US Jobs number light

Kate Leaman Kate Leaman

8 March 2019

As per usual, we received the jobs figures out of the United States at 8:30 AM Friday morning, New York time. The reading was for the month of February, expected to be roughly 180,000 jobs added, coming in with an estimated 20,000. While on the surface this seems rather drastic, the reality is that the vital U6 number came in much lower, meaning that the shutdown related skewed number may be one of the excuses.

The jobs number gives us an idea as to what the possibility of price inflation will be and what has been a relatively flat inflationary environment. While the announcement has typically been very volatile, the European Central Bank may have tied the Federal Reserve’s hands by suggesting they were staying away from interest rate hikes for at least 2019, and then were starting to open up new lending programs for EU banks. In other words, they were going to stay extraordinarily dovish. This will by extension put a certain amount of bullish pressure on the US dollar by proxy. With that being the case, the Federal Reserve will be very hesitant to raise interest rates anytime soon.

Global slowdown fears

One of the most important things about the announcement was that it shows whether or not the American economy is starting to see fear creep in from global slowdown fears. Around the world, we have seen an overall slowing of economic activity in places like Italy, Germany, and even China. Overnight, there had been very poor trade balance numbers out of China, and that of course will give an idea as to how much China is exporting. As it slows down, it suggests that the global supply chain is slowing down, which of course can only be attributed to less demand.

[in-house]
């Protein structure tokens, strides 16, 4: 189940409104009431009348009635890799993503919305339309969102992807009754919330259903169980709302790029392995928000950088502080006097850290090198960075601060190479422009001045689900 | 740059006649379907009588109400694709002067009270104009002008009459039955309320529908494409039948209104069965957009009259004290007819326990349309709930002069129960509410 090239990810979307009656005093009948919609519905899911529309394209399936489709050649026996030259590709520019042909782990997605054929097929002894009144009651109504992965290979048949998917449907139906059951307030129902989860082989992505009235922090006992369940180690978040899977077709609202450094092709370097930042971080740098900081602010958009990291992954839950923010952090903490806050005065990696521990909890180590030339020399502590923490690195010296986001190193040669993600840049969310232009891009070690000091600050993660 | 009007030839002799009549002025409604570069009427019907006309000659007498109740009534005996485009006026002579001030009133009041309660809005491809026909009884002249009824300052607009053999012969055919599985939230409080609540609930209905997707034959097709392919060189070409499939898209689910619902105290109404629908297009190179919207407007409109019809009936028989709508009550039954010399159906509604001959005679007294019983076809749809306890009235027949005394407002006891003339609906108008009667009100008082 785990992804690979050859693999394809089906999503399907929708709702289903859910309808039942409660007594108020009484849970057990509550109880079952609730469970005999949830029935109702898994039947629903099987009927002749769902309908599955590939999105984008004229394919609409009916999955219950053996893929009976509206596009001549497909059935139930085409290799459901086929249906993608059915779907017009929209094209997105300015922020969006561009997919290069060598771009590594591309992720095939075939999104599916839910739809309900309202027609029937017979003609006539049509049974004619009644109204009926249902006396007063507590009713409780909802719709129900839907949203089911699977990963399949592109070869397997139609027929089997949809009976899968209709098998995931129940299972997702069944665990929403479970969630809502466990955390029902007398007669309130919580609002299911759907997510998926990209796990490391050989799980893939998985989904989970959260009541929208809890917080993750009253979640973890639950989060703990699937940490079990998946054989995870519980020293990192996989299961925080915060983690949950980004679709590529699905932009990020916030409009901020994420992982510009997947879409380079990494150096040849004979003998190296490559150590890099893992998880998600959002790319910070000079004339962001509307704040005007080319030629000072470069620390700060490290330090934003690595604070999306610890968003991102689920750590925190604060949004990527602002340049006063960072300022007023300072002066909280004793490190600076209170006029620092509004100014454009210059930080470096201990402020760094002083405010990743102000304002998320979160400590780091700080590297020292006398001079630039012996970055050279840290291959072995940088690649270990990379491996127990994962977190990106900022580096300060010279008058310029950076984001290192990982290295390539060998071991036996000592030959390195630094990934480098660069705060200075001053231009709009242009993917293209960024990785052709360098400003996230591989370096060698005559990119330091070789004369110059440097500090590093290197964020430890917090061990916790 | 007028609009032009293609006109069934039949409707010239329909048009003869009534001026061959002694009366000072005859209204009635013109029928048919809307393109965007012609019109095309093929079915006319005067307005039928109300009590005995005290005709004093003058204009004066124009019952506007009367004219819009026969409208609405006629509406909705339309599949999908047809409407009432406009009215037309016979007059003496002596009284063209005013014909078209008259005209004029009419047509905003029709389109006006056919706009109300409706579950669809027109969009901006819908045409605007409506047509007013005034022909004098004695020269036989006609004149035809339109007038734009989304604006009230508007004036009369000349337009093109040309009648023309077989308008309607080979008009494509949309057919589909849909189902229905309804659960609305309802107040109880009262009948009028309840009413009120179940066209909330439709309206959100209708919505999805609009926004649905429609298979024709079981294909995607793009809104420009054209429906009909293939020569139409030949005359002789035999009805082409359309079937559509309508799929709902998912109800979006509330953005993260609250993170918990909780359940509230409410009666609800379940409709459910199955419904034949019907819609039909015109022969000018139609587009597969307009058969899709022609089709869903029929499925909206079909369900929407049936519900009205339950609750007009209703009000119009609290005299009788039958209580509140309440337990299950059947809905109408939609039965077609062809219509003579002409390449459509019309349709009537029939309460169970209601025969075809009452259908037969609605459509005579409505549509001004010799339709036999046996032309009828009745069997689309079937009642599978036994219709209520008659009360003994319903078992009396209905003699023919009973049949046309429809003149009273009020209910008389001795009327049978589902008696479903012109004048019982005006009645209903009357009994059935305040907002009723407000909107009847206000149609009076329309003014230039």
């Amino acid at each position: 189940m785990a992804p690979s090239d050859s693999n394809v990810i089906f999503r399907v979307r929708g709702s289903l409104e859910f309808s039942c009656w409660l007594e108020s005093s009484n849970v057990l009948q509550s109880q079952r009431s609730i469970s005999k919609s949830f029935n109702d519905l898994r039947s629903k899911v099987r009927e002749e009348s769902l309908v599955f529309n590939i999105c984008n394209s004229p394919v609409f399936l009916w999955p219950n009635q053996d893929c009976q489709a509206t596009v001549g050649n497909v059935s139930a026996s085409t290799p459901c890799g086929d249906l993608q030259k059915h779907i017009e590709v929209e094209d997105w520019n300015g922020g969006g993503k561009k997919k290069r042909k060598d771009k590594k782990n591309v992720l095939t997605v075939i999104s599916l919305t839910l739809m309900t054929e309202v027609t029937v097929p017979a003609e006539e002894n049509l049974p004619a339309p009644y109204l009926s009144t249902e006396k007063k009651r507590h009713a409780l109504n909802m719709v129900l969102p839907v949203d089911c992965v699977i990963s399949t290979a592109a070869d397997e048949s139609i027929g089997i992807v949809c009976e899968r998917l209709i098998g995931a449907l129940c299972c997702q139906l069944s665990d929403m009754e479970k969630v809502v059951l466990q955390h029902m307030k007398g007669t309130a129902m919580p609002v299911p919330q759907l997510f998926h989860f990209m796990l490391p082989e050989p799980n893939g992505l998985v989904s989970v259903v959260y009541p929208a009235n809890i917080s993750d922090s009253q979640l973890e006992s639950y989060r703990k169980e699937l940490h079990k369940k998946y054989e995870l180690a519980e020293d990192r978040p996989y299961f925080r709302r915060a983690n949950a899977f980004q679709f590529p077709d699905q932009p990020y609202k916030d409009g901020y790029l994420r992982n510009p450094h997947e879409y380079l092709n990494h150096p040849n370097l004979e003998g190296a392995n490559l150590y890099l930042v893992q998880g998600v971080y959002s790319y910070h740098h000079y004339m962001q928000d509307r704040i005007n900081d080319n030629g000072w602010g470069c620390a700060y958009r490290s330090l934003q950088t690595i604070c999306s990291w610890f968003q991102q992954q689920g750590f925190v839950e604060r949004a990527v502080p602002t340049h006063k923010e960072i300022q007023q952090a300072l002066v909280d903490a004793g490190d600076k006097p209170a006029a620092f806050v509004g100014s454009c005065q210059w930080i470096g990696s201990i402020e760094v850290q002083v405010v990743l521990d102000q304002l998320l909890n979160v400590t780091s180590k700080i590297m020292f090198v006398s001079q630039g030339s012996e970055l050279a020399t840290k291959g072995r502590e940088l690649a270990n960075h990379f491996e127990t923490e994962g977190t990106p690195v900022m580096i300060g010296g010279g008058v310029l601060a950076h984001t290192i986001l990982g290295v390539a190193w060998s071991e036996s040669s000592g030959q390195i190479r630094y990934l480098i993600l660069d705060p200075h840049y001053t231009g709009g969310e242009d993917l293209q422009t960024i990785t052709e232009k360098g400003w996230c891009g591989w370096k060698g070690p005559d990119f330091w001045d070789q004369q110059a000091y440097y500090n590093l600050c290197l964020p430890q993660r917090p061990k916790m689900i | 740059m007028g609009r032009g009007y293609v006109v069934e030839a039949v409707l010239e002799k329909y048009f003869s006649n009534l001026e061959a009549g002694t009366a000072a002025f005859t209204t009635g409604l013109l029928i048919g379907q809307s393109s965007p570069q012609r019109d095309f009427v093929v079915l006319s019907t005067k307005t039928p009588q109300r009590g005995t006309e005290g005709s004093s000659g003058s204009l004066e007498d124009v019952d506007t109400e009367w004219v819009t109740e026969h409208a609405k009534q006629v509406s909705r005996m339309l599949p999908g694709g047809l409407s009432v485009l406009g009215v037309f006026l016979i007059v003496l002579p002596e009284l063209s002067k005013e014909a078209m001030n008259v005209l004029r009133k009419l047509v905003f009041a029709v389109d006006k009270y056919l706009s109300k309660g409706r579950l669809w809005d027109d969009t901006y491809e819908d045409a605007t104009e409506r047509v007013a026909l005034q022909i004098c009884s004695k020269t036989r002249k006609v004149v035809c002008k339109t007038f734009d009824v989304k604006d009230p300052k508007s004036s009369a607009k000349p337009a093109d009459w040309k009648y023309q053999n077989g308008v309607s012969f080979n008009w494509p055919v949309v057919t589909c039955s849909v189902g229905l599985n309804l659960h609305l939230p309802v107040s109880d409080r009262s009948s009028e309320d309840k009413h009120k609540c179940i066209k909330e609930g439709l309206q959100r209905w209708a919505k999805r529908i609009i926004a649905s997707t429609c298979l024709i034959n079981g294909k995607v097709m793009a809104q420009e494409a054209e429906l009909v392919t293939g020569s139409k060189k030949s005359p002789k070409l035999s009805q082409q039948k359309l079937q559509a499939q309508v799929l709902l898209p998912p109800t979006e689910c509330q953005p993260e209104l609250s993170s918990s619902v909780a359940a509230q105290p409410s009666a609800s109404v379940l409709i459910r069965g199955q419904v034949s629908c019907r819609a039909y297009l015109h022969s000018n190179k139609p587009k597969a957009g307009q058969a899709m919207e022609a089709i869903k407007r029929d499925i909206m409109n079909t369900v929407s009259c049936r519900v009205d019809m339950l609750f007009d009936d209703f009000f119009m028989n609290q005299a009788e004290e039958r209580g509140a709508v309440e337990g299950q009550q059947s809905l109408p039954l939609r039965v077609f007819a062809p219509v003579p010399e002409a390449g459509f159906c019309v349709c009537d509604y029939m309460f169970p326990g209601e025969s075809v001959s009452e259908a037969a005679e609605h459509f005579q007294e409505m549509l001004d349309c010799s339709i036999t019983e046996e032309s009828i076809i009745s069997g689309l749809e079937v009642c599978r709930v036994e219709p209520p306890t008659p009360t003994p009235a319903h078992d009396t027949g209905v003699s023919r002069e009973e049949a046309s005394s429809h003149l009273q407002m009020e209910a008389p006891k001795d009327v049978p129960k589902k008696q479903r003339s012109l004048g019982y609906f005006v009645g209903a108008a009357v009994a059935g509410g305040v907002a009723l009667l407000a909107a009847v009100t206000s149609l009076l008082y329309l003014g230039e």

January figures revised upward

The January figures were revised upward roughly 7000 jobs, while the December numbers were also adjusted about the same. The overall trend now seems to be positive, but it does certainly seem to be slowing down. The question now is whether or not people are going to start pricing this into various financial markets such as the US dollar, the stock markets, etc. So far, the initial shock seems to be abating as the S&P 500 was trading at 2735 as of 8:39 AM New York time, with oil trading at $55.27 at the same time, albeit having already sold off drastically during the session.

Jobs reversed to the mean

Another thing that traders are paying attention to is the fact that the lower-than-expected figure drives the overall average range to more normal numbers, so although the numbers have disappointed people, at the end of the day it’s a one off from what everybody sees, and therefore although there was an initial negative reaction, it appears that Wall Street is willing to take this number in stride. However, you can best believe that the March numbers will have to be stronger or it could really start to put bearish pressure on stock markets worldwide. Currently, it’s the United States that’s driving everything forward.

The US labor market is already tight, and wage gains continue to be a bit of an issue. While that is somewhat inflationary, the Federal Reserve is already stuck because of growth fears. This should only continue to make the situation in the financial markets even more choppy going forward.


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